Falling in Love

“I fell in love.” If I had a penny for every time I heard that quote I would have enough money to treat myself to dinner, dessert and a movie. “Love” is one of the most overused words in our culture. It is used so often that it becomes a word that lacks significant meaning. We say that we love food, music, movies, activities, people, etc. The word “love” is thrown around more than a football on Super Bowl Sunday, yet what does it mean to actually love someone?

Falling in love seems to be the theme in every love story. What if I told you that you can’t fall in love? What if I told you that love isn’t a feeling, but a choice? In today’s culture, divorce has become common, and when we hear of a marriage lasting twenty or more years we give a standing ovation.

How come so many marriages and relationships fail? One reason is because of the belief that we “fall in love.” When you meet that special guy or girl that catches your interest, you want to fall in love with them. You want to experience those feelings of strong infatuation that you can’t help but feel. We become infatuated with people because we like the things about them. Be careful not to equate infatuation with love. The moment you start to notice things about someone you don’t like is the moment your infatuation for them begins to fade.

Long-lasting relationships are hard to come by because our infatuation with people dies out when we begin to experience tension and difficulty within the relationship. The more we spend time with someone and the more we get to know them, the more we see their imperfections. If we fall in love based on what we like about someone, we just as easily can fall out of love based on what we don’t like about someone.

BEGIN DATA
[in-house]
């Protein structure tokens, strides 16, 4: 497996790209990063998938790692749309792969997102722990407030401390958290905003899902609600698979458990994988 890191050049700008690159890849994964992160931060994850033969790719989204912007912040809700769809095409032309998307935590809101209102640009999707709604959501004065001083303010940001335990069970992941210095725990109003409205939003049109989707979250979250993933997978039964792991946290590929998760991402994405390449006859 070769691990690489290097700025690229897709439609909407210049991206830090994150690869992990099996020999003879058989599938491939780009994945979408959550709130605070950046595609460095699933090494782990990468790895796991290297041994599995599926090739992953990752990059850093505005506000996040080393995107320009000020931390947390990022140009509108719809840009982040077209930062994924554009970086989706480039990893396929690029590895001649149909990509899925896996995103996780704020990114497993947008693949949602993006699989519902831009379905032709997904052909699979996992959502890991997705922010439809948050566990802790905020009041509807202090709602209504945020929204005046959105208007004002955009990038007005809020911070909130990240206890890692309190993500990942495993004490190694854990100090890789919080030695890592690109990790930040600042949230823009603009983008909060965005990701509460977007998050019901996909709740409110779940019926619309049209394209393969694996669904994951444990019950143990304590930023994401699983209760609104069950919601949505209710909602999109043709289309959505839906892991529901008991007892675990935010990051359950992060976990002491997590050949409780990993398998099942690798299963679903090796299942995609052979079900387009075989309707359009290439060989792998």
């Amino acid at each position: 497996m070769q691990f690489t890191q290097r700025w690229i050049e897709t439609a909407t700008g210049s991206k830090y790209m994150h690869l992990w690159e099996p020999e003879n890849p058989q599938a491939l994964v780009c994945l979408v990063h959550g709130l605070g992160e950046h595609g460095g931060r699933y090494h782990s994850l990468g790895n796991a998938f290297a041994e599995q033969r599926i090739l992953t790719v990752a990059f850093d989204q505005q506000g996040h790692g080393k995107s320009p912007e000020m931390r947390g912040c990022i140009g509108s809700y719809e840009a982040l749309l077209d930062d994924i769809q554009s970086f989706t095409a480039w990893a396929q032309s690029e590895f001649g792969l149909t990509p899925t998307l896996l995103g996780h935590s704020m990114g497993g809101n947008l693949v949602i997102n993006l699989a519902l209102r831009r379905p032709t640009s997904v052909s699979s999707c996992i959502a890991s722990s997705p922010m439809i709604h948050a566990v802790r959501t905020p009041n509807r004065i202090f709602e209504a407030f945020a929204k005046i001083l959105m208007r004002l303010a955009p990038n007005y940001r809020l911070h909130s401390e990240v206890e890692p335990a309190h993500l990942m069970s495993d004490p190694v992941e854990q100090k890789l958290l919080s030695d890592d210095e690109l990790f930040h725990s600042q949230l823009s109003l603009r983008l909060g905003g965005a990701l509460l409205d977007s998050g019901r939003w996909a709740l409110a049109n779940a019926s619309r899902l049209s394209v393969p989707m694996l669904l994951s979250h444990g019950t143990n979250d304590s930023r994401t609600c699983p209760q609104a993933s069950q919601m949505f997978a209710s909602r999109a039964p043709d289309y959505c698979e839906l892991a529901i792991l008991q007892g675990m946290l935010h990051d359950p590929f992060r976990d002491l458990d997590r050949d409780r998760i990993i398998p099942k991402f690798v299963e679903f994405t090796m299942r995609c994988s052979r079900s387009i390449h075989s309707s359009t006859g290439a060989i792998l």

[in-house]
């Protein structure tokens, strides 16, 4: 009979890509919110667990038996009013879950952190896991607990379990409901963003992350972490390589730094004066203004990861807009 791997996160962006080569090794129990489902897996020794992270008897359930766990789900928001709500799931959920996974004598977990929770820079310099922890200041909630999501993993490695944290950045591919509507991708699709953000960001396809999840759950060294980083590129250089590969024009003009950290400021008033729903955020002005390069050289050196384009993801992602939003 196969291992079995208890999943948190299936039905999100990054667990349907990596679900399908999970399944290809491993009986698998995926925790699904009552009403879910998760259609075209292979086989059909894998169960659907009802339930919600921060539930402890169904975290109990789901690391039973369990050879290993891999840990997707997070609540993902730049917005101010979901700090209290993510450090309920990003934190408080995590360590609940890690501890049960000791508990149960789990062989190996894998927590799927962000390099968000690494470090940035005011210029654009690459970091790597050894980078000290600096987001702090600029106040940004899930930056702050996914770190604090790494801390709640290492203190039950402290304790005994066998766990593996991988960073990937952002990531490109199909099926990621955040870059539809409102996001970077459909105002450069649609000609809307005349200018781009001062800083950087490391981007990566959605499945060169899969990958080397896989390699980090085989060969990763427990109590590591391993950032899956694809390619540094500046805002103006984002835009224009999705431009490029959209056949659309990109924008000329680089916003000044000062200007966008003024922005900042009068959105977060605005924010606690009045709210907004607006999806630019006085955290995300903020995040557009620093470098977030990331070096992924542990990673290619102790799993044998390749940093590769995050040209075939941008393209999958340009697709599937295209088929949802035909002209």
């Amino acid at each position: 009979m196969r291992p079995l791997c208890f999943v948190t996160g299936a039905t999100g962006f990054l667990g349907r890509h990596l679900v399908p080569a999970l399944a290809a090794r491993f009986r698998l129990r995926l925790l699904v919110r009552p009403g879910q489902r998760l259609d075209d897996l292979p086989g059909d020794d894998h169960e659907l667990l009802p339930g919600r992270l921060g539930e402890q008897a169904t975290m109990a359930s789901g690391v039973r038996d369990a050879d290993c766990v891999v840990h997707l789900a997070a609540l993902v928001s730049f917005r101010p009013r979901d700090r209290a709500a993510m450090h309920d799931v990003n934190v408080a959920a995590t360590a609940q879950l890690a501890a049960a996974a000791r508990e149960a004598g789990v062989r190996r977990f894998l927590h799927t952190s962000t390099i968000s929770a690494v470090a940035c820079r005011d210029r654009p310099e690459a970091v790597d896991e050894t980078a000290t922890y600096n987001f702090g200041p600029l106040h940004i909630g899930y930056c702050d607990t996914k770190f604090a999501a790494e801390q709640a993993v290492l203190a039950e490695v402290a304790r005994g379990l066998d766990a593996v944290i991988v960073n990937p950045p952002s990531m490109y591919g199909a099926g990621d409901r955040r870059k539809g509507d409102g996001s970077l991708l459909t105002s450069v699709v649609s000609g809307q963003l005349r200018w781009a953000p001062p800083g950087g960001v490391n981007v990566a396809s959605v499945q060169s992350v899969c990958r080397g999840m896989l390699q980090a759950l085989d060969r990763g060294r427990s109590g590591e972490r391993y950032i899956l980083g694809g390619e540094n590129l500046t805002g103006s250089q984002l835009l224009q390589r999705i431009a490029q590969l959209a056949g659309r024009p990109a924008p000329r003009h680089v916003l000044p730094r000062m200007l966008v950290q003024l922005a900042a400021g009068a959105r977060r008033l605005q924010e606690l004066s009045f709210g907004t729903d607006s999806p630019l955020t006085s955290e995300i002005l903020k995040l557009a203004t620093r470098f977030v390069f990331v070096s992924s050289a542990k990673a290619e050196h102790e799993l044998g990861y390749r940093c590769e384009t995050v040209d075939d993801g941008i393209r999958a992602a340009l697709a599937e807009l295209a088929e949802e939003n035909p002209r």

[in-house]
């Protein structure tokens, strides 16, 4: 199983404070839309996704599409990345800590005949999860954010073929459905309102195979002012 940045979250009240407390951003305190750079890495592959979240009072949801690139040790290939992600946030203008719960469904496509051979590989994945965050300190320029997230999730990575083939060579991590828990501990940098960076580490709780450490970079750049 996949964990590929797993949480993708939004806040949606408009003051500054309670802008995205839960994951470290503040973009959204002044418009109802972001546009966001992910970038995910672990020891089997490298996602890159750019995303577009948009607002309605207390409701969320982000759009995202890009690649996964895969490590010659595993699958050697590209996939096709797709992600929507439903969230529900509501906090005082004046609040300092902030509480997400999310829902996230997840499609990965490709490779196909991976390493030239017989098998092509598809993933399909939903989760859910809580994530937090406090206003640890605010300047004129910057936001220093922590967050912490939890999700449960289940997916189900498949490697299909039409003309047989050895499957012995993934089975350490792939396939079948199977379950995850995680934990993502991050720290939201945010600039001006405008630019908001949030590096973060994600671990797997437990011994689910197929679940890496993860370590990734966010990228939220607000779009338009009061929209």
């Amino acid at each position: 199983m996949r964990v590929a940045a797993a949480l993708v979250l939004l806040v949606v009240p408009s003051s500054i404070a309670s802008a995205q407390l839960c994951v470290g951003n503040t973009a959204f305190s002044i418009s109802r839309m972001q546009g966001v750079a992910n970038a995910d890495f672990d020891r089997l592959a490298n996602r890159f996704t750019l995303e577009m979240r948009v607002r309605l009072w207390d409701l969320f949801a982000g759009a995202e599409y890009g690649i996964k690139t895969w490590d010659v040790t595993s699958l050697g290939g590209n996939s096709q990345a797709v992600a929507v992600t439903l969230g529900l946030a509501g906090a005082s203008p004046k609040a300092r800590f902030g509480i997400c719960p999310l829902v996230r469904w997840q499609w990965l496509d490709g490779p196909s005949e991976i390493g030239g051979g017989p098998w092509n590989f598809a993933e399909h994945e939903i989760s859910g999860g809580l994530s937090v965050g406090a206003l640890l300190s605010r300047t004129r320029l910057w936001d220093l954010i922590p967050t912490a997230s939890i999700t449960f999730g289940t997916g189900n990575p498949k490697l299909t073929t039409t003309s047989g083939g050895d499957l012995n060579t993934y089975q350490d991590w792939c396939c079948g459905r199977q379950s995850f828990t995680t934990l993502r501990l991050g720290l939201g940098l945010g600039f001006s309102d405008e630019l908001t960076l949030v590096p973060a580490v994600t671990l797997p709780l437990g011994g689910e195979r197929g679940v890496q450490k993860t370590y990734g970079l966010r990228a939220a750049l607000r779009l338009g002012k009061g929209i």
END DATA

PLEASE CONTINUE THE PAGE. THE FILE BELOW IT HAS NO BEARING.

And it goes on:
Luke 6:35 says “love your enemies.” Enemies are people we don’t like, but can you love those you don’t like? Yes! We don’t have to like someone to love them. For instance, I may not like a co-worker because of how they treat me, but I can still love them. If love was a feeling then I would not love my co-worker because they didn’t give me a reason to. Fortunately for us, love isn’t a feeling. Certainly, when you love someone you have strong feelings of affection for them, but if love was limited to merely emotion and feelings then it wouldn’t be love, it would be infatuation.

Romans 5:8 says, “But God shows his love for us in that while we were still sinners, Christ died for us.” Christ died while we were still sinners. He loved us in the midst of our sin and imperfection. In fact, even when we deliberately sin and stab Christ in the back, he is quick to embrace and lavish us with His grace and love.

Many times we fail to love others because when we are wronged we lose those feelings we associate with love. When those feelings fade, a choice has to be made. Will I love this person or not? Your coach, teammate, classmate, family member, friend, co-worker, and even your spouse may seem like your enemy at times because of how they treat you, yet in those moments when your lovey-dovey feelings are absent for those people, we have a choice to make. Will I fight fire with fire or will I humble myself and choose to love this person?

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